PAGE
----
"Why are we paying this much money for this hotel?" I asked my husband as we hauled our luggage into a king suite of the Princess Royal. There was a Formica countertop in the en-suite kitchen and in the living area, a hard wool-covered couch, the kind of wool that feels like needles on a sunburn. The indoor pool was freezing and had few entry points safe for small children. The most valuable spot is a small collection of old lounge chairs, if you can find any without the straps broken, by the outdoor bar. Here a few baby palm trees frame your view of the seashore providing a quiet, relaxing place to celebrate summer. Until the band starts and the unbearably loud music blasts through two-foot speakers located right next to the outdoor bar.
Destined to not repeat such a poor hotel choice again, our next visit was preceded by almost 100 hours of online research. If there was a moderately priced hotel room available for one or two nights during the summer in Ocean City, MD that was worth staying in, we would have found it. Such a place does not exist. (Including the over-priced Hilton, which goes for about $350 to $500 a night.) We thought Castle in the Sand might be the least worst of all choices, and for around $250 for one weekend night, it wasn't horrible, but it did have that same wool couch and 1950's bathroom hardware.
The answer to why hotel rooms with itchy couches and small, cold pools go for around $300 a night in Ocean City, lies partly in how (non-uber wealthy) people in the MidAtlantic region take summer vacations. To find the best place to stay in Ocean City with granite countertop kitchens, great views at great prices, you have to stay in a time share for at least a week.
This is a complete and total shift in vacationing philosophy from the way Floridians vacation, mainly because they live in the Land of Nod, where a three or four star hotel can be found for $99 with no two-night minimums. I've reviewed five star hotels for Orlando Magazine. I've also stayed in hotels in Florida that never recovered from Hurricane Irene in 2005. Almost all coastal hotels in Florida come with at least one hot tub, two pools, and crisp white sheets where direct beach access and new lounge chairs outline a large deck.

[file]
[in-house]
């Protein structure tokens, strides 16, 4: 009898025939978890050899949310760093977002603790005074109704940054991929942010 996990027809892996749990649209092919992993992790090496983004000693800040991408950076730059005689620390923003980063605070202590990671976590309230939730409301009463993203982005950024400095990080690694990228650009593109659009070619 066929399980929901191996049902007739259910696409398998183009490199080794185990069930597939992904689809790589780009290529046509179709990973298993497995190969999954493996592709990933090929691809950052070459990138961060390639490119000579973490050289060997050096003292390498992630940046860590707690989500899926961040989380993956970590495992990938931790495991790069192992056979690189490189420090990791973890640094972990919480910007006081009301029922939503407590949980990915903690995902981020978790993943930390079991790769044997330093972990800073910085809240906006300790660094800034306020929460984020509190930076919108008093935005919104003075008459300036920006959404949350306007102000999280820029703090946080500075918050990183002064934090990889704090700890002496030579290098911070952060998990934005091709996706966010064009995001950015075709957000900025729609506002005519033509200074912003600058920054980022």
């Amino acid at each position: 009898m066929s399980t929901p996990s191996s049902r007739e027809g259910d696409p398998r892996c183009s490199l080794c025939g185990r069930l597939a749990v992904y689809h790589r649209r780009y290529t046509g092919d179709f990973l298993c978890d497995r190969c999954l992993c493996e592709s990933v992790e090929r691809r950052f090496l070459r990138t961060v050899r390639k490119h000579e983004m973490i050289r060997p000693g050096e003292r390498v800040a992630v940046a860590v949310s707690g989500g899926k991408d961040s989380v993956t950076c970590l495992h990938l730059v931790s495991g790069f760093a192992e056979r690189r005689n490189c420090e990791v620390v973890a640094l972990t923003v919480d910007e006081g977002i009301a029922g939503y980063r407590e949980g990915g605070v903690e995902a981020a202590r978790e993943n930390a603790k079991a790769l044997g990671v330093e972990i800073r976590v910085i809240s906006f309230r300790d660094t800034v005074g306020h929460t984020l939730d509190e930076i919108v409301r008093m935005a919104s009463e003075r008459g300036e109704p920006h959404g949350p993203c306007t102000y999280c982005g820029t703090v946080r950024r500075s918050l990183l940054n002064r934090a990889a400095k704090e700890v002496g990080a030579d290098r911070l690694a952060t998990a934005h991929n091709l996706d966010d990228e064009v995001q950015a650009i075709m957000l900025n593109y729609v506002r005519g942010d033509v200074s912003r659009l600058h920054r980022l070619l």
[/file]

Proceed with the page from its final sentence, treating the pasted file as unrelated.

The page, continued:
I also don't remember anyone I knew in Florida spending a full week of their vacation at the beach in a hotel, unless it was in Miami, Vero Beach or near family in the Panhandle. We tended to take three-day weekends when the weather was nice, somewhere in Central Florida in either Sarasota or Cocoa Beach. The International Palms Resort and Conference Center is one of Cocoa Beach's oldest hotels was built in 1962. For comparison, the oldest hotel in Ocean City was erected in 1875 - 10 years before Orlando was even incorporated as a town.
But it's not just the accommodations in Ocean City that I find bizarre. Having been to Daytona Beach during Spring Break and Venice Beach in August, I've seen my share of strange things (like a thick ooze coming from a street gutter and a dog skateboarding apparently by himself). What I saw one morning on Philadelphia Avenue at 28th street in Ocean City stopped me in my tracks. Dozens of people were waiting a very long line for donuts. Specifically Fractured Prune donuts. As someone who begins dieting for a bikini worthy body about six months before bathing suit season, I found this display almost humorous.
Until I had one.
Donuts at the Fractured Prune are basically fluffy cakes with delectable sugary icing served warm. I still wouldn't wait almost an hour in line for one, but I can now see why they are so famous.
My first visit to Seacret's Bar & Grill when I discovered that a "beach" bar could be so expansive, and be an outdoor nightclub and a restaurant was fantastic. Fish Tales is another outdoor restaurant with a sand-covered floor on a marina that satisfied the truest surfer girl in me.
As for the rest of OC's offerings, I've had Thrasher's French Fries and Dumser's Milkshakes on the boardwalk. I've even tried the crabs at Bahama Mama's. I have yet to find a reason to keep coming back to this beach, which is frustrating since it is the closest one in terms of driving distance. The novelty of this vacation destination wears off after one or two visits.
Unfortunately, I don't see any new hotel's going up there anytime soon.